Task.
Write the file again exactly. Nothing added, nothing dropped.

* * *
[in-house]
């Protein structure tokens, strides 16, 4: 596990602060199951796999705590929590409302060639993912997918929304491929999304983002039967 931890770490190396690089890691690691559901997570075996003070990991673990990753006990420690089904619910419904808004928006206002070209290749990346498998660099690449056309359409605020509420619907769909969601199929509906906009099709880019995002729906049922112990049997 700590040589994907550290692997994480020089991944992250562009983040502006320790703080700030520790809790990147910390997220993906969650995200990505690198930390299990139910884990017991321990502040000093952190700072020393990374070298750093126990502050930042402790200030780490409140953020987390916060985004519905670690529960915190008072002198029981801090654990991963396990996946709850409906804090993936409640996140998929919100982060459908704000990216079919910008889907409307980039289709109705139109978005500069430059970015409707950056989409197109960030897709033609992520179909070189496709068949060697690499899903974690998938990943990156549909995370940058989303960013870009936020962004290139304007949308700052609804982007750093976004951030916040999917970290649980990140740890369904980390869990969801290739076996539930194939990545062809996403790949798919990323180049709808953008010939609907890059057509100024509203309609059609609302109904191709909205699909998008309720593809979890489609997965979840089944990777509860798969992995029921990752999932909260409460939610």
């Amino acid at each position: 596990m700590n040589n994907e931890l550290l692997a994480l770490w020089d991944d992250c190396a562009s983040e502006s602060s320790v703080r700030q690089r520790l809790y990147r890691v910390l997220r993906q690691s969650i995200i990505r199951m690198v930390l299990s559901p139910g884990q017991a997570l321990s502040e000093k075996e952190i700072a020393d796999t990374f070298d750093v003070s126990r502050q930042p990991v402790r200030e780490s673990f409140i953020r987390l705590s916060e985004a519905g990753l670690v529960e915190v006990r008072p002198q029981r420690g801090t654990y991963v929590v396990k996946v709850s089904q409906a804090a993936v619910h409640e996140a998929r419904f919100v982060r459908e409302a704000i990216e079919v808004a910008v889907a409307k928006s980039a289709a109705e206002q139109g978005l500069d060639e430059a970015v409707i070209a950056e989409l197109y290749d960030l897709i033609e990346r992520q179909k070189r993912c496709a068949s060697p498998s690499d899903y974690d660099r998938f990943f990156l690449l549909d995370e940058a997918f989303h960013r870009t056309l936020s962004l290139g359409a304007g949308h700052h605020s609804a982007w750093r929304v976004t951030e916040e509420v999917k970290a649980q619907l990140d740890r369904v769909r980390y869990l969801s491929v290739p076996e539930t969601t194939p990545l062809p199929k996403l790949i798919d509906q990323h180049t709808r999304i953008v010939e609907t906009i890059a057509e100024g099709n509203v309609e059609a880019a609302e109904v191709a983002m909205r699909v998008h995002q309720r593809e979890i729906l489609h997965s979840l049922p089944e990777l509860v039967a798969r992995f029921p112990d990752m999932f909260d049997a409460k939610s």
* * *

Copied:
[in-house]
């Protein structure tokens, strides 16, 4: 596990602060199951796999705590929590409302060639993912997918929304491929999304983002039967 931890770490190396690089890691690691559901997570075996003070990991673990990753006990420690089904619910419904808004928006206002070209290749990346498998660099690449056309359409605020509420619907769909969601199929509906906009099709880019995002729906049922112990049997 700590040589994907550290692997994480020089991944992250562009983040502006320790703080700030520790809790990147910390997220993906969650995200990505690198930390299990139910884990017991321990502040000093952190700072020393990374070298750093126990502050930042402790200030780490409140953020987390916060985004519905670690529960915190008072002198029981801090654990991963396990996946709850409906804090993936409640996140998929919100982060459908704000990216079919910008889907409307980039289709109705139109978005500069430059970015409707950056989409197109960030897709033609992520179909070189496709068949060697690499899903974690998938990943990156549909995370940058989303960013870009936020962004290139304007949308700052609804982007750093976004951030916040999917970290649980990140740890369904980390869990969801290739076996539930194939990545062809996403790949798919990323180049709808953008010939609907890059057509100024509203309609059609609302109904191709909205699909998008309720593809979890489609997965979840089944990777509860798969992995029921990752999932909260409460939610």
């Amino acid at each position: 596990m700590n040589n994907e931890l550290l692997a994480l770490w020089d991944d992250c190396a562009s983040e502006s602060s320790v703080r700030q690089r520790l809790y990147r890691v910390l997220r993906q690691s969650i995200i990505r199951m690198v930390l299990s559901p139910g884990q017991a997570l321990s502040e000093k075996e952190i700072a020393d796999t990374f070298d750093v003070s126990r502050q930042p990991v402790r200030e780490s673990f409140i953020r987390l705590s916060e985004a519905g990753l670690v529960e915190v006990r008072p002198q029981r420690g801090t654990y991963v929590v396990k996946v709850s089904q409906a804090a993936v619910h409640e996140a998929r419904f919100v982060r459908e409302a704000i990216e079919v808004a910008v889907a409307k928006s980039a289709a109705e206002q139109g978005l500069d060639e430059a970015v409707i070209a950056e989409l197109y290749d960030l897709i033609e990346r992520q179909k070189r993912c496709a068949s060697p498998s690499d899903y974690d660099r998938f990943f990156l690449l549909d995370e940058a997918f989303h960013r870009t056309l936020s962004l290139g359409a304007g949308h700052h605020s609804a982007w750093r929304v976004t951030e916040e509420v999917k970290a649980q619907l990140d740890r369904v769909r980390y869990l969801s491929v290739p076996e539930t969601t194939p990545l062809p199929k996403l790949i798919d509906q990323h180049t709808r999304i953008v010939e609907t906009i890059a057509e100024g099709n509203v309609e059609a880019a609302e109904v191709a983002m909205r699909v998008h995002q309720r593809e979890i729906l489609h997965s979840l049922p089944e990777l509860v039967a798969r992995f029921p112990d990752m999932f909260d049997a409460k939610s």